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Simulating the realities of northern nursing practice

December 06, 2019
Photo: J Morrow

To update their knowledge and keep their skills sharp, 120 extended role nurses from nine from Community Miyupimaatisiiuun Centres (local health clinics) across Eeyou Itschee participated in their annual training, practicing in a realistic environment at McGill’s Steinberg Centre for Simulation and Interactive Learning

Extended role nurses work in primary care settings where their skills and knowledge save lives and promote wellbeing in Cree communities. Regular and in-depth training is part of the CBHSSJB’s commitment to quality care for the population. 

“In these simulations, we’re able to do hands-on training plus refresh our skills,” said Edith Bobbish, who has worked as a nurse in several communities over her 13-year career with the CBHSSJB. She particularly appreciated the chance to work with colleagues she rarely sees. “We can also learn from each other,” she added.

Staff at McGill and the CBHSSJB Department of Professional Services and Quality Assurance (DPSQA) worked together to develop training scenarios that reflect the reality of the Cree population, resources and culture. 

In one scenario, a trainer acting the part of an anxious father hovered over the mannequin of an infant with a high fever. The nurse questioned him about the baby’s symptoms, demonstrating her ability to follow clinical procedures while being sensitive to the father’s emotions. Behind a one-way mirror, technicians simulated he baby’s cries and vital signs, recording the trainee’s reactions.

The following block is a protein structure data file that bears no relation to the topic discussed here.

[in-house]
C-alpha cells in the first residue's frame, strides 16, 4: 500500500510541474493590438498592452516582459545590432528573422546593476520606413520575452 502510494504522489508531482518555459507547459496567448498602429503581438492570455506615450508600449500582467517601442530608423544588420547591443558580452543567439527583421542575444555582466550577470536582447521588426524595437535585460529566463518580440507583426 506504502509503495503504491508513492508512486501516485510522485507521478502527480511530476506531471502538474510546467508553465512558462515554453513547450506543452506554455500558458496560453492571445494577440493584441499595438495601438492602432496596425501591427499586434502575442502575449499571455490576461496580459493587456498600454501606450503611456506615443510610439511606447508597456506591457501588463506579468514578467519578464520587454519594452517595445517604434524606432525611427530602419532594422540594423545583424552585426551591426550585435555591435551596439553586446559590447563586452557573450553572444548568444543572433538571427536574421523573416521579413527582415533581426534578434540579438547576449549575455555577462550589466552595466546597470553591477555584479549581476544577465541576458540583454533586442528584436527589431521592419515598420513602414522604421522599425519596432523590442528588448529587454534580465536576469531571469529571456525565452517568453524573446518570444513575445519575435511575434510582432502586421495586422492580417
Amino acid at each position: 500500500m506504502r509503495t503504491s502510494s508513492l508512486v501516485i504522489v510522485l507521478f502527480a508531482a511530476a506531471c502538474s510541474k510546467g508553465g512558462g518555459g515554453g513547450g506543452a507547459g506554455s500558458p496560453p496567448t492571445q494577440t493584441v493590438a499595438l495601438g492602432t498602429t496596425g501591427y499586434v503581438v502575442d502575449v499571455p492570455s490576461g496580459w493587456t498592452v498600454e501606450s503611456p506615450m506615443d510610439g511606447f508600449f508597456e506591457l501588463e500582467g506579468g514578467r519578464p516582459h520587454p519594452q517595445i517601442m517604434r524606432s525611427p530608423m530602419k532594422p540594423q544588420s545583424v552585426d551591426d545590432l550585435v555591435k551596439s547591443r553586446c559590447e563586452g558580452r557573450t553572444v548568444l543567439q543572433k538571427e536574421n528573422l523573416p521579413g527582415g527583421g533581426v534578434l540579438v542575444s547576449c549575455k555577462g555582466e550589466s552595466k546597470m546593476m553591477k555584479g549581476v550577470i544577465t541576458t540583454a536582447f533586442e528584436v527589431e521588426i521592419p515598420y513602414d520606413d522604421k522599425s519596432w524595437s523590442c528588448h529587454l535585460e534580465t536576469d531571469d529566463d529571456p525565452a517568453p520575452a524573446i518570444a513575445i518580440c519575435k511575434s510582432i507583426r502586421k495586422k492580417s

In addition to the feverish baby, nurses dealt with high definition mannequins that replicated symptoms such as chest pain and abdominal pain. 

Nurses were eager to practice the vaginal birth scenario. Until recently, women in Eeyou Istchee had to leave their home community to give birth. With birthing services gradually returning to the territory, all health care providers are being trained to deliver babies safely and in a manner consistent with the Eeyou/Eenou culture. 

This year marked the 19th anniversary of the training program, said Nicolas Cardinal, Interim Assistant Director of Professional Services and Quality Assurance-Health, and the first time they had worked at the Steinberg Centre. 

“The educational experience here is amazing,” he said. “We want the best for the Eeyou Istchee population and here we have the best facility to train our amazing nurses.”

The training program is an annual event organized by the DPSQA, which is responsible for ensuring the competence of the nursing professionals under its mandate as well as the quality of the care.